Marco Rubio responds to attacks on his Senate record

Republican U.S. presidential candidate Senator Marco Rubio signs an autograph for Zachary Kendrick, 9, of Cedar Rapids, Iowa, after a town hall meeting at the Waterloo Center for the Arts in Waterloo, Iowa, December 29, 2015.

REUTERS/Scott Morgan

Sen. Marco Rubio, R-Florida, found himself in the crosshairs Tuesday, as both Chris Christie and the Jeb Bush-aligned super PAC, Right to Rise USA, took issue with his Senate attendance record and missed national security briefings.

Christie, at his own town hall event in eastern Iowa, not far from Rubio's, went after the freshman senator for his attendance record and specifically, for skipping the latest vote on the omnibus spending bill to fund the government.

"Dude, show up to work," Christie said, "show up to work and vote no. And if you don't like it, quit!"

Christie added, "He gives a good speech, Marco, and I want to hear his stirring speech that's going to try to persuade people on the floor of the Senate not to vote for this awful spending bill."

Speaking to reporters after his town hall in Clinton, IA, Rubio responded to Christie, pointing to his record as New Jersey governor and suggesting that Christie was "a little desperate" in his attacks, as voting day nears in the early states.

"You know, Chris has been missing in New Jersey for half the time, but candidates, I think as we get down the stretch here, some of them get a little desperate and a little nasty in their attacks" Rubio said, adding, "That's fine. We're going to continue to campaign on what I'm going to do when I'm president."

Right to Rise USA, the super PAC supporting Jeb Bush, released a television ad that will begin airing in Iowa this week. It criticizes Rubio for missing national security briefings after the terrorist attacks in Paris and San Bernardino, California -- and instead attending political fundraisers in California and New Orleans.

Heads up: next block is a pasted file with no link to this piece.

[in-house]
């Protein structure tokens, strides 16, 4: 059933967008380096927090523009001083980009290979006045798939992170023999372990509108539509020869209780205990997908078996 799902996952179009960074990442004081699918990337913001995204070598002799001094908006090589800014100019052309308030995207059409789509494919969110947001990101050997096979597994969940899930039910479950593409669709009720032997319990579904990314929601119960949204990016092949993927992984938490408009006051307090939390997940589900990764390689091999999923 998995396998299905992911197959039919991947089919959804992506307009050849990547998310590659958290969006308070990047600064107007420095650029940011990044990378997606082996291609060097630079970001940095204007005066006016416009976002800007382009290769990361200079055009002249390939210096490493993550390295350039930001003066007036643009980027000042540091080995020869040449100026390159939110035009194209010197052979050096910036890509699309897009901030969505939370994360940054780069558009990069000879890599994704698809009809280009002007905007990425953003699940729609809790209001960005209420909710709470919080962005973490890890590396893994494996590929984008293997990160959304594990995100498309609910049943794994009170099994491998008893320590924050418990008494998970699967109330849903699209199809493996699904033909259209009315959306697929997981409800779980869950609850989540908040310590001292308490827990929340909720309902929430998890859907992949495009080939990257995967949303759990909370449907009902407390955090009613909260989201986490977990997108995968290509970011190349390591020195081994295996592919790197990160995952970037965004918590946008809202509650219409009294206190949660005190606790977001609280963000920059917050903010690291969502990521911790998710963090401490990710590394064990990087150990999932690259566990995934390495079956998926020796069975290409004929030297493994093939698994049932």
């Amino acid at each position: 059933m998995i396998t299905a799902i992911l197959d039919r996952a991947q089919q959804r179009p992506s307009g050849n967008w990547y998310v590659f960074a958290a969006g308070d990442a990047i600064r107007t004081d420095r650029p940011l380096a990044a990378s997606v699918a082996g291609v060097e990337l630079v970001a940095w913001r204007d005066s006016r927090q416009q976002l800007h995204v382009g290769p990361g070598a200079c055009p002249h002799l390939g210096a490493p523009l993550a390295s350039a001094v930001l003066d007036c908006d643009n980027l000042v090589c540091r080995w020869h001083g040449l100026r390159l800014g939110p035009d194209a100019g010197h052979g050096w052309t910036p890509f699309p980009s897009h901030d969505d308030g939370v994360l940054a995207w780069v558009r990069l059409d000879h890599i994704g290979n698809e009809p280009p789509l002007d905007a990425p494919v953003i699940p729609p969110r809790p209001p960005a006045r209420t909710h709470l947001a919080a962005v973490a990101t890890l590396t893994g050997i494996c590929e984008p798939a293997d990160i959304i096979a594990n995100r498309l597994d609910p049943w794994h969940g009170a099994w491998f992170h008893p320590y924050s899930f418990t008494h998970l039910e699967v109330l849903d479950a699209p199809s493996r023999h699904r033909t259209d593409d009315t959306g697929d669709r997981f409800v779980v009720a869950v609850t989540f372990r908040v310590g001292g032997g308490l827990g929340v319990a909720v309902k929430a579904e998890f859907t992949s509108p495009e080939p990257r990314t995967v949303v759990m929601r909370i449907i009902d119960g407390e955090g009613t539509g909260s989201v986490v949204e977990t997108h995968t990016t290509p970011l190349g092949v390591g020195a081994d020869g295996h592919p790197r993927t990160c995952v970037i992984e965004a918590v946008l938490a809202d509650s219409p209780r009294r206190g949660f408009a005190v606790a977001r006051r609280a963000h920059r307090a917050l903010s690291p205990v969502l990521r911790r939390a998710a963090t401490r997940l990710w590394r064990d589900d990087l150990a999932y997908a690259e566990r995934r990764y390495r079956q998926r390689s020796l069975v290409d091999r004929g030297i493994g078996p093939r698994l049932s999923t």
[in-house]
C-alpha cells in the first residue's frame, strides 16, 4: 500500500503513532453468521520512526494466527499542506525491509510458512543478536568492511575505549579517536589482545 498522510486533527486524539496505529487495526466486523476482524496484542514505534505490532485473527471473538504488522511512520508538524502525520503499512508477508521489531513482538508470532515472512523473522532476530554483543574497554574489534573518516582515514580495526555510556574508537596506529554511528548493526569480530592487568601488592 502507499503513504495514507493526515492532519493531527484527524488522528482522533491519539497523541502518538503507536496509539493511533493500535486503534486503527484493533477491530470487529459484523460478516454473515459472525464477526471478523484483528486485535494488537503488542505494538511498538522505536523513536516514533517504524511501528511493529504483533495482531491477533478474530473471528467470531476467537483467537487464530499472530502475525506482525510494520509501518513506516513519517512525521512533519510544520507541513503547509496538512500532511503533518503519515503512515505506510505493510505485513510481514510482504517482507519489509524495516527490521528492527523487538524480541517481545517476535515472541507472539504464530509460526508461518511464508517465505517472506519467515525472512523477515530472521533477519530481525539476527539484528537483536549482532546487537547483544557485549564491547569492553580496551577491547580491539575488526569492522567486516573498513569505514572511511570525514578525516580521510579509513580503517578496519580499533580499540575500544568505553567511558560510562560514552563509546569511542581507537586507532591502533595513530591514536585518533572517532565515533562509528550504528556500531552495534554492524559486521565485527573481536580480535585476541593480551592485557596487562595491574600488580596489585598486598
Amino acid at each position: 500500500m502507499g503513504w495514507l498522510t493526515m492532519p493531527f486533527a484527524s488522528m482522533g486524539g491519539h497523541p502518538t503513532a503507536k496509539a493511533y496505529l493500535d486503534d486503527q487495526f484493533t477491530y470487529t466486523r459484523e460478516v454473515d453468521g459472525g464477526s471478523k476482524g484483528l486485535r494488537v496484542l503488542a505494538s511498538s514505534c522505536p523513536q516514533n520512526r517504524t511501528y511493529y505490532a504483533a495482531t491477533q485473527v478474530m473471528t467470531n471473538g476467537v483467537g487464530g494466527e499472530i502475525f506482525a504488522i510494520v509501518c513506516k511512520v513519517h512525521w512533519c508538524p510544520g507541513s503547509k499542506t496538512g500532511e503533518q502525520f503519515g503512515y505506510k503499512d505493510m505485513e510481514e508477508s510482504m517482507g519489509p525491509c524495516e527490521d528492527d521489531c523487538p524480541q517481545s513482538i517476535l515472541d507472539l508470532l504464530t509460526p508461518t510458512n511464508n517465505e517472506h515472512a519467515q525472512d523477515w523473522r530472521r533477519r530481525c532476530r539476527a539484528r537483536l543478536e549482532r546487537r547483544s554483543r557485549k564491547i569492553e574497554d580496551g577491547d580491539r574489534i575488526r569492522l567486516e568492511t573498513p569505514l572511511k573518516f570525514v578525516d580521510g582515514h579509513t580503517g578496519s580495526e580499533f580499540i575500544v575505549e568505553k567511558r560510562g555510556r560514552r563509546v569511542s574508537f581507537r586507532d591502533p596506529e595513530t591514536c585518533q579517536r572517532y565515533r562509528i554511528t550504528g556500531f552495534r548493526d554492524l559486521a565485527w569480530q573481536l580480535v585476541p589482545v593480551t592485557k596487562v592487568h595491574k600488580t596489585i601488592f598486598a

Like Christie, the 30-second ad also points out Rubio's missed votes in the Senate and ends with the tagline, "Politics first, that's the Rubio way." Here's the Right to Rise ad:

Rubio complained that the ad "isn't accurate" and went on to explain that his role on the Senate Intelligence Committee gives him access to the information "a whole day before the rest of the Senate," and he'd already been fully briefed on the material.

He suggested Bush's heavy campaign spending and consistently low poll numbers motivated this latest attack.

"I mean obviously we've seen that as we get closer to election day, and millions and millions of dollars of spending have not changed his fortunes, he's become increasingly negative in his attacks. This is not new," Rubio said. Then, reprising a line he used during a GOP debate last month, he added, "Someone's convinced him that attacking me is going to help him win."

One person who did not attack Rubio today was Rep. Trey Gowdy (R-SC), who traveled to Iowa for the first time with Rubio in order to endorse the Florida senator and explain to voters in Iowa why he chose Rubio over the rest of the GOP field.

"It's not my job to tell you who to vote for, but I am going to tell you who I am going to vote for. And I'm gonna tell you why. I'm going to vote for Marco Rubio" Gowdy said during his introduction of Rubio.

"National security and public safety are the most important issues to me. And there is nobody better on those two issues than Marco Rubio" Gowdy acknowledged.

Rubio's stance on immigration has been target for opponents and an issue that has caused reluctance among voters. Gowdy, the chairman of the House Subcommittee on Immigration and Border Security, attempted to put those worries to rest, explaining that immigration was a national security issue and one that Rubio was well-equipped to handle as president.

"If I didn't think Marco Rubio was good on border security, interior security and employment security, I would have kept myself in South Carolina. I wouldn't be in Iowa right now." Gowdy added.

And Gowdy also joked about Rubio's bona fides as a fiscal conservative with a holiday anecdote.

"If you want to know whether or not Marco Rubio is a fiscal conservative, do what I did two weeks ago -- do a gift exchange with him over Christmas. The wrapping paper costs more than the tie, it was a Rubio for Senate tie from 2010 that he gave me. So, make no mistake, he is a fiscal conservative."